daf yomi

Megillah 17: Must We Pray?

One of the most central requirements of Jewish life—both in time and importance—is that of daily prayer. Yet most fascinatingly, the source of the obligation to pray—or whether such an obligation even exists—is a matter of great debate. It is the Rambam, and few (if any) others, who claim that there is a biblical obligation of daily prayer—and even such obligation is fulfilled by prayer once daily.

Megillah 14: The Songs of Israel

Pesach is the foundational holiday of the Jewish people, and the Exodus is the defining moment of Jewish history. A group of slaves formed a nation that, a mere seven weeks, later stood at Sinai so they could become a nation of priests and a holy nation. Mitzvah after mitzvah is observed zecher lyetziat mitzraim, to remember the Exodus. And these mitzvoth are in addition to the stand-alone mitzvah to remember the Exodus.

Megillah 6: Try Harder

When one makes a siyum to mark the completion of a tractate of Talmud, we recite the beautiful words of the hadran[1], that "we toil and they toil; we toil and receive a reward, and they toil and do not receive a reward". Whereas, in the secular world, it is the bottom line that counts—no one cares how hard you work if the results are great—in the spiritual world, it is effort, not result, that matters most.

Megillah 3: What Comes First

"These days should be remembered and kept throughout every generation, every family, every province, and every city; and that these days of Purim should not fail from among the Jews, nor the memorial of them perish from their seed" (Esther 9:28). In a rather astonishing teaching, Rabbi Yossi the son of Chaninah explains that the expression "all families" teaches that even "the families of priests and Levites desist from their Temple service [to] come hear the reading of the Megillah" (Megillah 3a).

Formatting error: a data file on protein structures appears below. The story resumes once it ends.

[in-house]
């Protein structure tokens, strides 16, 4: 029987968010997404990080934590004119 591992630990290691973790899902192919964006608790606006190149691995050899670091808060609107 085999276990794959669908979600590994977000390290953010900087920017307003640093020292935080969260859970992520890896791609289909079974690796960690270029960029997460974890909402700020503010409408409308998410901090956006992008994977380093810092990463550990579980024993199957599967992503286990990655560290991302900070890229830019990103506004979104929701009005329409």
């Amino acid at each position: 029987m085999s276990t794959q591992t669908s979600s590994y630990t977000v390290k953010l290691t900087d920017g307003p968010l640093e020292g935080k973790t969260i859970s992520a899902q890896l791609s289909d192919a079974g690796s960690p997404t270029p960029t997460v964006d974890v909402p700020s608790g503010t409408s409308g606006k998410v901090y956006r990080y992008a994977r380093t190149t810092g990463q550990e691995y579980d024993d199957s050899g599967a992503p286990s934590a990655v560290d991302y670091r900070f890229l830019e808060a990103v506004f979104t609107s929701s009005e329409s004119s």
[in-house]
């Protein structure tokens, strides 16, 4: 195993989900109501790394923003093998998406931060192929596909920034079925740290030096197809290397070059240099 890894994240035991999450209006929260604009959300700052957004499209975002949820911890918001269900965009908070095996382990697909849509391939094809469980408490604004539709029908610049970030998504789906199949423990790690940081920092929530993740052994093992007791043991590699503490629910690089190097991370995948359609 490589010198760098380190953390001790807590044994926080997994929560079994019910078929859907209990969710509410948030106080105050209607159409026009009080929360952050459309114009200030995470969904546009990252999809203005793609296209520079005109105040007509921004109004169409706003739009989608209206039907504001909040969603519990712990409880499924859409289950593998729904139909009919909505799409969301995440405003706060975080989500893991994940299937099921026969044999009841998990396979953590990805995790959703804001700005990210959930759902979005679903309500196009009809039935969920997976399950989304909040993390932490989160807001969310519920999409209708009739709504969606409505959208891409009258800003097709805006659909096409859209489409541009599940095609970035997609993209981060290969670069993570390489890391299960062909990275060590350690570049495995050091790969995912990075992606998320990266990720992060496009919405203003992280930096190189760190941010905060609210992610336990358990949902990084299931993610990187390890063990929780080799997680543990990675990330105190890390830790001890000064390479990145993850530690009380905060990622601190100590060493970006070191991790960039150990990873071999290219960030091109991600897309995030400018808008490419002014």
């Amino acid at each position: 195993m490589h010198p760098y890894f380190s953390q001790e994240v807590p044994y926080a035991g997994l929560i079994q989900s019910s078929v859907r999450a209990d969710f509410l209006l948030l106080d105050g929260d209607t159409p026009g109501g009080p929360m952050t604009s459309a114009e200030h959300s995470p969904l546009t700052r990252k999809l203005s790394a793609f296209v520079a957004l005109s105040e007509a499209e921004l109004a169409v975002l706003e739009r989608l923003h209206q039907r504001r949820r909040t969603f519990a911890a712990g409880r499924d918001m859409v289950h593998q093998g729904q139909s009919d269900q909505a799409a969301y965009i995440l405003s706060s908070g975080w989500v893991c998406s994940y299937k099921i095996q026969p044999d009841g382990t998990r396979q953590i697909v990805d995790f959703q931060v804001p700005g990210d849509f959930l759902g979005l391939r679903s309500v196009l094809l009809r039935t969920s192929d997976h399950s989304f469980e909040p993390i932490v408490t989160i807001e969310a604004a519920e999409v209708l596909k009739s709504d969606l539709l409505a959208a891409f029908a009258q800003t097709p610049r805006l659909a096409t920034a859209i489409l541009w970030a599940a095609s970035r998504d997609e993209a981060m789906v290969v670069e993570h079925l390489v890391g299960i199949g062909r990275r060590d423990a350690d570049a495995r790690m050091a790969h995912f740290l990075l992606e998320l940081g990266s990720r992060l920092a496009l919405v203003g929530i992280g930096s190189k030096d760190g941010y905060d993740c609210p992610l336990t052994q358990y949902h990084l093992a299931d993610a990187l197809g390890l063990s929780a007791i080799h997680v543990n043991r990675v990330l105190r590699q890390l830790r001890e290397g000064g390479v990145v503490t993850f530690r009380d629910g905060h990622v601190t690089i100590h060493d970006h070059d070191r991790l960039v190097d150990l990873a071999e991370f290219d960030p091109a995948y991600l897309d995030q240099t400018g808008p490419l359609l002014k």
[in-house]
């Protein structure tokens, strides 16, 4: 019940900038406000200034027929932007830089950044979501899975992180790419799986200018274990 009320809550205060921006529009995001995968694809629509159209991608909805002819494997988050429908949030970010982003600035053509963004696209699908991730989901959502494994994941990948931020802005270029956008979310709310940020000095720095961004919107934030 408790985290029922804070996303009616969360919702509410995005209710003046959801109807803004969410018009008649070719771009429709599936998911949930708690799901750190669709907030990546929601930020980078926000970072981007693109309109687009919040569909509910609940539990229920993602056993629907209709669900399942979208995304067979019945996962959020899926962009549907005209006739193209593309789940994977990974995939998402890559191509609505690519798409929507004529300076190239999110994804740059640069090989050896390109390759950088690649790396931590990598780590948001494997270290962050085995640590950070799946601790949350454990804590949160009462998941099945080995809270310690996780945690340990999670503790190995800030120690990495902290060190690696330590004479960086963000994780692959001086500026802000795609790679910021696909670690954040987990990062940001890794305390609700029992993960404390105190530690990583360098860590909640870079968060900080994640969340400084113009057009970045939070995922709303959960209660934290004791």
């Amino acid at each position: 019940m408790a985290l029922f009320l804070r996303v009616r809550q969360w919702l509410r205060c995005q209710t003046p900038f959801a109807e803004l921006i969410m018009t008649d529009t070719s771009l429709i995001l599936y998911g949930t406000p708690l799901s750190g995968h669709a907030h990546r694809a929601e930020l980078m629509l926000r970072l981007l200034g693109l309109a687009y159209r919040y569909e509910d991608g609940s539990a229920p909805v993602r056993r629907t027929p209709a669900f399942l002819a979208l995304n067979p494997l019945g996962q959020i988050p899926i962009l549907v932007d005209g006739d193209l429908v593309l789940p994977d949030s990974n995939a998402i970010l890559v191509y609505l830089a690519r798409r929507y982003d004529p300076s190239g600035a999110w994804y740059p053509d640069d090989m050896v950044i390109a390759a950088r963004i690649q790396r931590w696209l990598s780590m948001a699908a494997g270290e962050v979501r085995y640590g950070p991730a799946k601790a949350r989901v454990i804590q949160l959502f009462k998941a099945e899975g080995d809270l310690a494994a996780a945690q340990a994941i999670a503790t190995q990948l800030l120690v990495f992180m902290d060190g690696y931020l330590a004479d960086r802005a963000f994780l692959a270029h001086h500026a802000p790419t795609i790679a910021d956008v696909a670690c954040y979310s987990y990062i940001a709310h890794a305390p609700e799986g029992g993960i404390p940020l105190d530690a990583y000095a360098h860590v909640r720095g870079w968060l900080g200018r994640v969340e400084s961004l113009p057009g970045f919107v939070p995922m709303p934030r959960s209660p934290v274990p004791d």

Megillah 2: Breaking the Walls

The first daf (page) of Masechet Megillah focuses on the distinction between open and walled cites, regarding the timing of the reading of the Megillah. While one might have argued that, almost by definition, whatever is outside of a walled city cannot be part of the city protected with a wall, the Gemara quotes the view of Rav Yehoshua ben Levi—without quoting a dissenting view—that "a walled city and all that is adjacent to it and that is seen with it is judged like a walled city" (Megillah 2b).

Some Opening Thoughts on Masechet Megillah

Masechet Ta'anit ends with a description of how, on the 15th of Av and on Yom Kippur, "the maidens of Jerusalem" would dance in the fields, providing a wonderful opportunity to meet a potential spouse. In order to 'level the playing field' between the different strata of society, "all of Israel would borrow [clothes], one from another, so as not to embarrass those who did not have" (Ta'anit 31a).

Taanit 10: To Fast or Not to Fast

Sukkot marks the beginning of the rainy season, and Rabbi Eliezer opines that we should start saying  masheev haruach umoreed hageshem starting the first day of Sukkot. While Rabbi Yehoshua does not disagree that, in theory, Sukkot is the correct starting point, "since rain on Sukkot is a sign of a curse", he ruled that we should push off the recital of masheev haruach until Shemini Azeret—which is the practice we follow today.

Taanit 9: Give So You Can Get

"If not for my covenant, day and night, the laws of heaven and earth, I would not have created" (Yirmiyahu 33:25). Classical Jewish thought saw the spiritual and physical worlds as parallel ones working in tandem. Weakness in one area impacted on the other. It is readily apparent how physical weakness limits our ability to grow spiritually—one who is hungry or persecuted is unlikely to have much energy for spiritual pursuits. But it is a two-way street—spiritual weakness can also have a negative impact on the physical world.

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